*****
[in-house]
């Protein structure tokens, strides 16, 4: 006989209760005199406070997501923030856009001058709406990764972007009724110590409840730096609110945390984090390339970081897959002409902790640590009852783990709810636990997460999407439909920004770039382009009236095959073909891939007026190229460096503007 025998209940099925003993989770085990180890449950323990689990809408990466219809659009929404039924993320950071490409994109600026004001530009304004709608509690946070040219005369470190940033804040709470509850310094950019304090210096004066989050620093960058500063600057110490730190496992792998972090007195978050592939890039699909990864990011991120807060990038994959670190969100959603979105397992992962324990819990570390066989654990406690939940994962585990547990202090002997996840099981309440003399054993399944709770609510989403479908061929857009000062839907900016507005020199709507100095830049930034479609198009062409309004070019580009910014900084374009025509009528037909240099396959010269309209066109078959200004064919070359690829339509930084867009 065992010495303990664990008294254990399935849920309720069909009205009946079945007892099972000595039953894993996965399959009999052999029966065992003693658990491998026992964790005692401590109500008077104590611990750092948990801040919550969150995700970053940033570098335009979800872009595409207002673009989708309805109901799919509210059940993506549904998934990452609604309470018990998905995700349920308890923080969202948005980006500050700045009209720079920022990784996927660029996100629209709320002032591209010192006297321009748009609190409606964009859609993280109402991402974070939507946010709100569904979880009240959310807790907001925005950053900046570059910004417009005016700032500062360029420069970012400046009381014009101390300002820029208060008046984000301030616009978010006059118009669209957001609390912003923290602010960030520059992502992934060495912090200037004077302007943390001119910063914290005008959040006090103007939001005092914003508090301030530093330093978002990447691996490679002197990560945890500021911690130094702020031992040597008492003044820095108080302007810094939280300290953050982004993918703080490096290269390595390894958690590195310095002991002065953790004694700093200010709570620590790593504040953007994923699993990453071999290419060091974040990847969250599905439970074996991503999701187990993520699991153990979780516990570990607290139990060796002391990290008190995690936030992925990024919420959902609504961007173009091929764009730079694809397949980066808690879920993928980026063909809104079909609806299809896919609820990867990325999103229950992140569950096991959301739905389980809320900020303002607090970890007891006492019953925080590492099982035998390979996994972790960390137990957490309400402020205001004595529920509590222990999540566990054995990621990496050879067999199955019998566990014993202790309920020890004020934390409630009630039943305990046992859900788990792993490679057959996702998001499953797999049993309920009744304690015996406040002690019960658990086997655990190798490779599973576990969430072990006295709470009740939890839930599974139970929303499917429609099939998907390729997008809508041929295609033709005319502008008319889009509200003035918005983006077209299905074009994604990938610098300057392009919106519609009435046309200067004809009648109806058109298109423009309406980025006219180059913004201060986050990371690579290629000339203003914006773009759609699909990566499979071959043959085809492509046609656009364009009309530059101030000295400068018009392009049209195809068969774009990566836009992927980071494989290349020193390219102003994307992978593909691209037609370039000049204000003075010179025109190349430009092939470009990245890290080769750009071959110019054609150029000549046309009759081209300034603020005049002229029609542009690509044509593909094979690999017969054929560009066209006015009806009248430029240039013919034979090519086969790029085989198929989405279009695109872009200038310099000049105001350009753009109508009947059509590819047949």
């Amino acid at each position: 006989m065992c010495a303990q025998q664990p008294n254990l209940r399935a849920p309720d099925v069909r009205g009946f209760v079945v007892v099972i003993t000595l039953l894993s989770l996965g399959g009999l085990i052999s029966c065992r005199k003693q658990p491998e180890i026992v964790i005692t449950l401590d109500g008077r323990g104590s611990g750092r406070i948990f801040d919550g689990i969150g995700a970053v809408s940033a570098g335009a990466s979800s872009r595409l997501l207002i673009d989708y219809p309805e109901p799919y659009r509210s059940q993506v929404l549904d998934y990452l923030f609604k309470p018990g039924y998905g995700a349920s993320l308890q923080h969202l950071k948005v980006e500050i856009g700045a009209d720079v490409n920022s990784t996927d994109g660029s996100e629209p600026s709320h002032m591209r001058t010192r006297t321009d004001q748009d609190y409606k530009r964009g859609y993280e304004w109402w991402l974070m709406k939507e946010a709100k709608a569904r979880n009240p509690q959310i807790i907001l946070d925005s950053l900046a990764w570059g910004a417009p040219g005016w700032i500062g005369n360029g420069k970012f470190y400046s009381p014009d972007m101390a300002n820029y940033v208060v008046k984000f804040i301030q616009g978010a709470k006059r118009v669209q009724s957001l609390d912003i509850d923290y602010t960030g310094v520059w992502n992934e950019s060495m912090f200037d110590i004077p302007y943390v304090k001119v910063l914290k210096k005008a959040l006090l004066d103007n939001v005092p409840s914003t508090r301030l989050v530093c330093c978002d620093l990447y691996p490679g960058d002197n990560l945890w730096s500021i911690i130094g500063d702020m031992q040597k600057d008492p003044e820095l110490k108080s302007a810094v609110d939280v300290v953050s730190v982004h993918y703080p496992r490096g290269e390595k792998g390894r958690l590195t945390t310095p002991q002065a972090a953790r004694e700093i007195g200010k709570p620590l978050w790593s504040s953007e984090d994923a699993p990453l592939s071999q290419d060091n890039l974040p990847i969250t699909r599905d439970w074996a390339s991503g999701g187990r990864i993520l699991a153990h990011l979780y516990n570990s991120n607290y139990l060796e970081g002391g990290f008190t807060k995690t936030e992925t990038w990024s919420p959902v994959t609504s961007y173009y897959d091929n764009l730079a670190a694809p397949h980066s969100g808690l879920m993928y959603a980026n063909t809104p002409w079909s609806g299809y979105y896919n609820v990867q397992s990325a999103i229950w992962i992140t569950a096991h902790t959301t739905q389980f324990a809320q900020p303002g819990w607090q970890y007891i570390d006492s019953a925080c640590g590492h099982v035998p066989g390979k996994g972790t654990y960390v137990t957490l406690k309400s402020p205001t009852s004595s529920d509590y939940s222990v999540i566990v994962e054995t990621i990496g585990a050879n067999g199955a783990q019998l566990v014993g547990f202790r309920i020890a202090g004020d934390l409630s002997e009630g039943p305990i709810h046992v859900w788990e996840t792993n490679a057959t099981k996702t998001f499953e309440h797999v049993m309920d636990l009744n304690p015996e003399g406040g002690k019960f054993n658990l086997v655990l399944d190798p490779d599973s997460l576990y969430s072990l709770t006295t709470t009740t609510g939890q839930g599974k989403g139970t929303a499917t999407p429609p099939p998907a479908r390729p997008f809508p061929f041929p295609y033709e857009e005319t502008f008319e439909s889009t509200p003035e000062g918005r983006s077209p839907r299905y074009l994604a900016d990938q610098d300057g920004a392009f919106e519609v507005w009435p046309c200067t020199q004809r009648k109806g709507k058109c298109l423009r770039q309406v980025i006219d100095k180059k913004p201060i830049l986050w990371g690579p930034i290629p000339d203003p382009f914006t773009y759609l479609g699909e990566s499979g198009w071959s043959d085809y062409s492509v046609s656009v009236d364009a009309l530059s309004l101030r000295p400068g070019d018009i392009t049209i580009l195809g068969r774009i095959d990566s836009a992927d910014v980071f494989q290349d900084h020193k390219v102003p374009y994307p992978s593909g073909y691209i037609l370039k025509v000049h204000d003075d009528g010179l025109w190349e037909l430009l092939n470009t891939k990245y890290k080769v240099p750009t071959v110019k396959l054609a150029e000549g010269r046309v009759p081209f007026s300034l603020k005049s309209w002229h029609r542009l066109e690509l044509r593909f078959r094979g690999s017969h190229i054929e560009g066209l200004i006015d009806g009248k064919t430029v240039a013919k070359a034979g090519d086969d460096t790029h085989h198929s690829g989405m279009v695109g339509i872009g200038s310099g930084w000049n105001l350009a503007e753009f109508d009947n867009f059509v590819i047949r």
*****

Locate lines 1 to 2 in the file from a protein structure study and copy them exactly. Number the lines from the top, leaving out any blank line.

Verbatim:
[in-house]
């Protein structure tokens, strides 16, 4: 006989209760005199406070997501923030856009001058709406990764972007009724110590409840730096609110945390984090390339970081897959002409902790640590009852783990709810636990997460999407439909920004770039382009009236095959073909891939007026190229460096503007 025998209940099925003993989770085990180890449950323990689990809408990466219809659009929404039924993320950071490409994109600026004001530009304004709608509690946070040219005369470190940033804040709470509850310094950019304090210096004066989050620093960058500063600057110490730190496992792998972090007195978050592939890039699909990864990011991120807060990038994959670190969100959603979105397992992962324990819990570390066989654990406690939940994962585990547990202090002997996840099981309440003399054993399944709770609510989403479908061929857009000062839907900016507005020199709507100095830049930034479609198009062409309004070019580009910014900084374009025509009528037909240099396959010269309209066109078959200004064919070359690829339509930084867009 065992010495303990664990008294254990399935849920309720069909009205009946079945007892099972000595039953894993996965399959009999052999029966065992003693658990491998026992964790005692401590109500008077104590611990750092948990801040919550969150995700970053940033570098335009979800872009595409207002673009989708309805109901799919509210059940993506549904998934990452609604309470018990998905995700349920308890923080969202948005980006500050700045009209720079920022990784996927660029996100629209709320002032591209010192006297321009748009609190409606964009859609993280109402991402974070939507946010709100569904979880009240959310807790907001925005950053900046570059910004417009005016700032500062360029420069970012400046009381014009101390300002820029208060008046984000301030616009978010006059118009669209957001609390912003923290602010960030520059992502992934060495912090200037004077302007943390001119910063914290005008959040006090103007939001005092914003508090301030530093330093978002990447691996490679002197990560945890500021911690130094702020031992040597008492003044820095108080302007810094939280300290953050982004993918703080490096290269390595390894958690590195310095002991002065953790004694700093200010709570620590790593504040953007994923699993990453071999290419060091974040990847969250599905439970074996991503999701187990993520699991153990979780516990570990607290139990060796002391990290008190995690936030992925990024919420959902609504961007173009091929764009730079694809397949980066808690879920993928980026063909809104079909609806299809896919609820990867990325999103229950992140569950096991959301739905389980809320900020303002607090970890007891006492019953925080590492099982035998390979996994972790960390137990957490309400402020205001004595529920509590222990999540566990054995990621990496050879067999199955019998566990014993202790309920020890004020934390409630009630039943305990046992859900788990792993490679057959996702998001499953797999049993309920009744304690015996406040002690019960658990086997655990190798490779599973576990969430072990006295709470009740939890839930599974139970929303499917429609099939998907390729997008809508041929295609033709005319502008008319889009509200003035918005983006077209299905074009994604990938610098300057392009919106519609009435046309200067004809009648109806058109298109423009309406980025006219180059913004201060986050990371690579290629000339203003914006773009759609699909990566499979071959043959085809492509046609656009364009009309530059101030000295400068018009392009049209195809068969774009990566836009992927980071494989290349020193390219102003994307992978593909691209037609370039000049204000003075010179025109190349430009092939470009990245890290080769750009071959110019054609150029000549046309009759081209300034603020005049002229029609542009690509044509593909094979690999017969054929560009066209006015009806009248430029240039013919034979090519086969790029085989198929989405279009695109872009200038310099000049105001350009753009109508009947059509590819047949």